And it was not just me. Everyone wearing short manteaux which was above the knees or was open in the front, and everyone wearing pants just 90-cms in length, were arrested. They were arresting people en mass. Then, when the van was filled, the captain said, 'That's enough. Let's go!'
All the girls were weeping. They were so scared.
When we arrived at the police station, their treatment became really rough. They made threats to send some of us to (the infamous) Vozara (detention center). They had us fill a questionnaire and took our photos. Then they made us sign a pledge. And finally, they said (your families) should bring you clothes and covering. We can let you go only after we check and OK them.
I told the agent, "Although compulsory Hijab is wrong in the first place, what was wrong with my clothes? Is it a crime to wear a blouse and a skirt? Where is this written?"
He told me, "The color of your hair is like those who worship Satan. Your covering belongs to Israel. Then if you fall down and trip over, your skirt flies up. Then what are you going to do? You have ruined our lives!!" I started laughing so hard that all the girls who were crying started to laugh loud, too. But I couldn't resist. I had promised Tahoora (name of a person) that nothing would happen to me again. We were humiliated so much. This wasn't any feminist tweet or an argument over literature. This was the "reality" going on. The reality that showed the real society was something else. There I learned that I must get out of the cyber space and all the hot talks in it. Education and protests must be taken to the streets. When security forces tell me that it is a crime to wear a blouse and skirt, I must not fear and I must punch them in the mouth. It's time for everyone to take to the streets and demand that violence against women be stopped.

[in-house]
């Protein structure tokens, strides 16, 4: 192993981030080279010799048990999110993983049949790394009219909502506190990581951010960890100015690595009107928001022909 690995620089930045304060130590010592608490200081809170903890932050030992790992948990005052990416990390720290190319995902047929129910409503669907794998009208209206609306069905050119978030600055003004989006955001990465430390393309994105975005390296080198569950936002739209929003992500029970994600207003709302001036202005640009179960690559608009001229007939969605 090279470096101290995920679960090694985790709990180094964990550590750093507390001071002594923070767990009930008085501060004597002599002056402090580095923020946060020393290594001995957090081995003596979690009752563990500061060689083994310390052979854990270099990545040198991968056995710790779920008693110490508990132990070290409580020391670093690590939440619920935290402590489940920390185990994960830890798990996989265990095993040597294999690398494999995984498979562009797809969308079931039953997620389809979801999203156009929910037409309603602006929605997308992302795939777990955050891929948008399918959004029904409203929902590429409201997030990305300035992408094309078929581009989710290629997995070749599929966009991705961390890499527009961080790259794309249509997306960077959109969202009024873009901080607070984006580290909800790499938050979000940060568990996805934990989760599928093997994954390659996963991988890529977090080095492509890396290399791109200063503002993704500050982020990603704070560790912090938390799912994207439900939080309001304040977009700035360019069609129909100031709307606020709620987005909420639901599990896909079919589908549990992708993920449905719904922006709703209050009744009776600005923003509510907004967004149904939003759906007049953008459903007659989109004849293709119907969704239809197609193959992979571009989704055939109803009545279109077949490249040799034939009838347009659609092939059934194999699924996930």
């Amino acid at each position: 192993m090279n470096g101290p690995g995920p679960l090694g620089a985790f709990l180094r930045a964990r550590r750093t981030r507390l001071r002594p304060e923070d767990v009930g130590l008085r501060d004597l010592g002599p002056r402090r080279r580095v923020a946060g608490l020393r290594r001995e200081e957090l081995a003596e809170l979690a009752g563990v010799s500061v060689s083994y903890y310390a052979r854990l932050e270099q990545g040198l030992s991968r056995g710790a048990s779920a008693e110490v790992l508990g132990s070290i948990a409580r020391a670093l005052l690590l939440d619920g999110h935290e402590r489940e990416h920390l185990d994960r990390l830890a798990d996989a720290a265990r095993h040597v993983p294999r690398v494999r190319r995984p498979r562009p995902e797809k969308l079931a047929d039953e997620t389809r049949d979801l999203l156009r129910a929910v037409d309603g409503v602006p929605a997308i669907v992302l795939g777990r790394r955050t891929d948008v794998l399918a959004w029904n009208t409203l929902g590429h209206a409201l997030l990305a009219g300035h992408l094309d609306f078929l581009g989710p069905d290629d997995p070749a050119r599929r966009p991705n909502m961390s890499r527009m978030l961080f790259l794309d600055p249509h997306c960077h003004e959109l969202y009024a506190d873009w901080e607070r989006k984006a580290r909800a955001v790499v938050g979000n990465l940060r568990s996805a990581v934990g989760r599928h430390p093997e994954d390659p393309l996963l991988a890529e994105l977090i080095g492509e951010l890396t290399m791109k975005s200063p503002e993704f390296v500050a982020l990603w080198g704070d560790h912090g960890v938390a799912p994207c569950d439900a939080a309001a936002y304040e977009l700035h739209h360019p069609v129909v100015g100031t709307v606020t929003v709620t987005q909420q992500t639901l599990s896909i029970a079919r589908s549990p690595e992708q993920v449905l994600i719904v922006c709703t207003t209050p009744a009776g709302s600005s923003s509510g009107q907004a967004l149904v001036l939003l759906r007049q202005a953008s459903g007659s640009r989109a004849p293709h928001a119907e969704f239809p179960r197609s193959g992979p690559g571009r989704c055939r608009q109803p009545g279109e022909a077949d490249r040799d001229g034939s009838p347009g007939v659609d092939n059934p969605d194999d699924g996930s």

In the end, I have a question for Rouhani, Molaverdi[2] and other officials who speak of freedoms. Is it a national security crime to wear a blouse and a skirt?
 [1] Vozara is the name of an infamous detention center located on a Tehran street with the same name, where women are taken to for improper veiling but are transferred from there to other unknown locations to be tortured and sexually assaulted.